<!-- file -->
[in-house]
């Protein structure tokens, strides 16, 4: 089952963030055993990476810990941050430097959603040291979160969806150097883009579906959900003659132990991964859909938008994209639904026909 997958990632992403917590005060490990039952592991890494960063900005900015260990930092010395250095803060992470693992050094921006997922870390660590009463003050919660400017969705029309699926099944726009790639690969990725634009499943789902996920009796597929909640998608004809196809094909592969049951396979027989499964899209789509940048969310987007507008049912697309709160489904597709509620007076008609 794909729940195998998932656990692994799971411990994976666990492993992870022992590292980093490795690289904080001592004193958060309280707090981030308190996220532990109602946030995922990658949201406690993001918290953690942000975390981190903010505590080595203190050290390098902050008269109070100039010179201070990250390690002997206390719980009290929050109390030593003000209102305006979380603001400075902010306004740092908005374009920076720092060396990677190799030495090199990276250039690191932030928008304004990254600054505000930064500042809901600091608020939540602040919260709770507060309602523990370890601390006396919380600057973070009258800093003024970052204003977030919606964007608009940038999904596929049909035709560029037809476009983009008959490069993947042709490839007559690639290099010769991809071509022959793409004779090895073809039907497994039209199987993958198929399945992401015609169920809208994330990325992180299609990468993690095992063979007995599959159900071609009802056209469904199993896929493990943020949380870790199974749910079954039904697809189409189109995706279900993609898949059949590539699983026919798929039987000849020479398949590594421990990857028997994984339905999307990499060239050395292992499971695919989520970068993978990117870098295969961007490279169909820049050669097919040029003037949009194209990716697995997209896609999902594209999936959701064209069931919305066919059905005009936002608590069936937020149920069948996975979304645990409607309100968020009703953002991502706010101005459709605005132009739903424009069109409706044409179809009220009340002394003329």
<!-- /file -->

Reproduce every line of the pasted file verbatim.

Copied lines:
[in-house]
């Protein structure tokens, strides 16, 4: 089952963030055993990476810990941050430097959603040291979160969806150097883009579906959900003659132990991964859909938008994209639904026909 997958990632992403917590005060490990039952592991890494960063900005900015260990930092010395250095803060992470693992050094921006997922870390660590009463003050919660400017969705029309699926099944726009790639690969990725634009499943789902996920009796597929909640998608004809196809094909592969049951396979027989499964899209789509940048969310987007507008049912697309709160489904597709509620007076008609 794909729940195998998932656990692994799971411990994976666990492993992870022992590292980093490795690289904080001592004193958060309280707090981030308190996220532990109602946030995922990658949201406690993001918290953690942000975390981190903010505590080595203190050290390098902050008269109070100039010179201070990250390690002997206390719980009290929050109390030593003000209102305006979380603001400075902010306004740092908005374009920076720092060396990677190799030495090199990276250039690191932030928008304004990254600054505000930064500042809901600091608020939540602040919260709770507060309602523990370890601390006396919380600057973070009258800093003024970052204003977030919606964007608009940038999904596929049909035709560029037809476009983009008959490069993947042709490839007559690639290099010769991809071509022959793409004779090895073809039907497994039209199987993958198929399945992401015609169920809208994330990325992180299609990468993690095992063979007995599959159900071609009802056209469904199993896929493990943020949380870790199974749910079954039904697809189409189109995706279900993609898949059949590539699983026919798929039987000849020479398949590594421990990857028997994984339905999307990499060239050395292992499971695919989520970068993978990117870098295969961007490279169909820049050669097919040029003037949009194209990716697995997209896609999902594209999936959701064209069931919305066919059905005009936002608590069936937020149920069948996975979304645990409607309100968020009703953002991502706010101005459709605005132009739903424009069109409706044409179809009220009340002394003329």